I store my bags in the same drawer in the kitchen as before.  It’s important not to crowd them. Air needs to circulate around the bags–that’s the whole point of punching the holes. I use the same plastic bins as before; they help keep the bags upright and orderly and are roomy enough for air circulation between the bags. The bins can also be placed on pantry or cabinet shelves.

How to Store Onions, Garlic & Shallots The Right Way (step-by-step instructions) http://goo.gl/vVNMOL

This punched paper bag method should extend the life of onions, garlic, and shallots in most situations. However, their specific life may vary depending on the temperature, humidity, and light conditions where the bags are stored.

Additional tips:

  • Temperature: These will last the longest in a dark, cool (but not cold), dry storage area. I’ve successfully kept them in my 65-70ish degree kitchen drawer for up to 3 months.  A cool, dark basement is a good choice, if you happen to have one. Onions should not be stored for an extended time in the refrigerator because the cold temperature will soften their texture; plus, onions will impart their flavor on surrounding produce.
  • No plastic bags: Don’t ever store onions in plastic bags. That will accelerate sprouting and spoilage because of the lack of air circulation.
  • No potatoes nearby: Potatoes and onions should not be stored together. They give off gases that will accelerate spoilage of each other.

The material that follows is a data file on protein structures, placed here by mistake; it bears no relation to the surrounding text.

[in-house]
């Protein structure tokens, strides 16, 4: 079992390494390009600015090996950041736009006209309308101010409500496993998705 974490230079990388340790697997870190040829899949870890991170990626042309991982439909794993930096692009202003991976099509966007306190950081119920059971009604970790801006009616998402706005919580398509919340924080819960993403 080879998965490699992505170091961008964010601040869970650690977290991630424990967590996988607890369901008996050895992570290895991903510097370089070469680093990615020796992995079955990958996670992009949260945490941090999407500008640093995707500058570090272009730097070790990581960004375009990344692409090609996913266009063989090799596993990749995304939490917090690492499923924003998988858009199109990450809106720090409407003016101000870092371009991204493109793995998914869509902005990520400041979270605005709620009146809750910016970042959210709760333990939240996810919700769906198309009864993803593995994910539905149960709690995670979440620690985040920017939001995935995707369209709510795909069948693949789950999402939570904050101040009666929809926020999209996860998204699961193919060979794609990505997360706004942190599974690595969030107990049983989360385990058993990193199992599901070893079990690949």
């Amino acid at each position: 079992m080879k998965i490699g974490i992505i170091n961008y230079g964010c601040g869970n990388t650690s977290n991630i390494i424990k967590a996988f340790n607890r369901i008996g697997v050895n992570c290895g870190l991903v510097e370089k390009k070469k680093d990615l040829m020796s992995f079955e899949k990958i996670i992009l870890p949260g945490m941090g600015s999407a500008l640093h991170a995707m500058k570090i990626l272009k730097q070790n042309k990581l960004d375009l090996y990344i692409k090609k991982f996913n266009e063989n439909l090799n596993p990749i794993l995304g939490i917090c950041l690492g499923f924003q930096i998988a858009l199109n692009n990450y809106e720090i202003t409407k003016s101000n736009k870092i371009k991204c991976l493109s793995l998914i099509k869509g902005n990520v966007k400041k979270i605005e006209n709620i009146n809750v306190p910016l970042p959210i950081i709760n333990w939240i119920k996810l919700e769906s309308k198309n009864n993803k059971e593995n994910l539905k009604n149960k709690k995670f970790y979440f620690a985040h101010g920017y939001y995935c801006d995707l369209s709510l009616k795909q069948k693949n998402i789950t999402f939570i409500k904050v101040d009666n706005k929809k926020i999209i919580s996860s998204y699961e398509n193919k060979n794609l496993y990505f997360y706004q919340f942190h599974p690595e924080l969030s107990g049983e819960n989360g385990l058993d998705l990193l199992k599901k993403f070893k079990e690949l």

Also in my onion drawer:

  • I keep extra punched bags in the drawer, so they’re read to fill when I get home from grocery shopping.
  • I store my garlic press and peeler with my garlic, so they’re handy when I grab the garlic.

If you have problems with rotting onions, garlic or shallots, I encourage you to give this easy technique a try. Waste not, want not. (I’m pretty sure Grammy says that, too.)

How to Store Onions, Garlic & Shallots – Recipe:

Ingredients
  • onions, garlic, and/or shallots–make sure they are firm and blemish free. If you buy in bulk and find one that has rotten spots or a soft texture, cut off the bad part and use it right away; or toss it so it doesn’t contaminate the others.
  • brown paper lunch bags
  • hole punch
  • marker
  • paper clips
Directions:
Fold flattened paper bag lengthwise and punch holes along one long edge, approx. 1″ apart, punching through multiple layers at one time. Flip bag over and punch along opposite side. Open bag, insert onions, garlic or shallots; fill the bag up to half full. Fold top of bag over 2-3 times, label the top with a marker, and use a paper clip to hold the top in place. Store filled bags in cool, dark place, so that air can circulate between the bags.This punched paper bag method should extend the life of onions, garlic, and shallots in most situations. However, their specific life may vary depending on the temperature, humidity, and light conditions where the bags are stored.

TEMPERATURE: These will last the longest in a dark, cool (but not cold), dry storage area. I’ve successfully kept them in my 65-70ish degree kitchen drawer for up to 3 months.  A cool, dark basement is a good choice, if you happen to have one. Onions should not be stored for an extended time in the refrigerator because the cold temperature will soften their texture; plus, onions will impart their flavor on surrounding produce.

NO PLASTIC BAGS: Don’t ever store onions in plastic bags. That will accelerate sprouting and spoilage because of the lack of air circulation.

NO POTATOES NEARBY: Potatoes and onions should not be stored together. They give off gases that will accelerate spoilage of each other.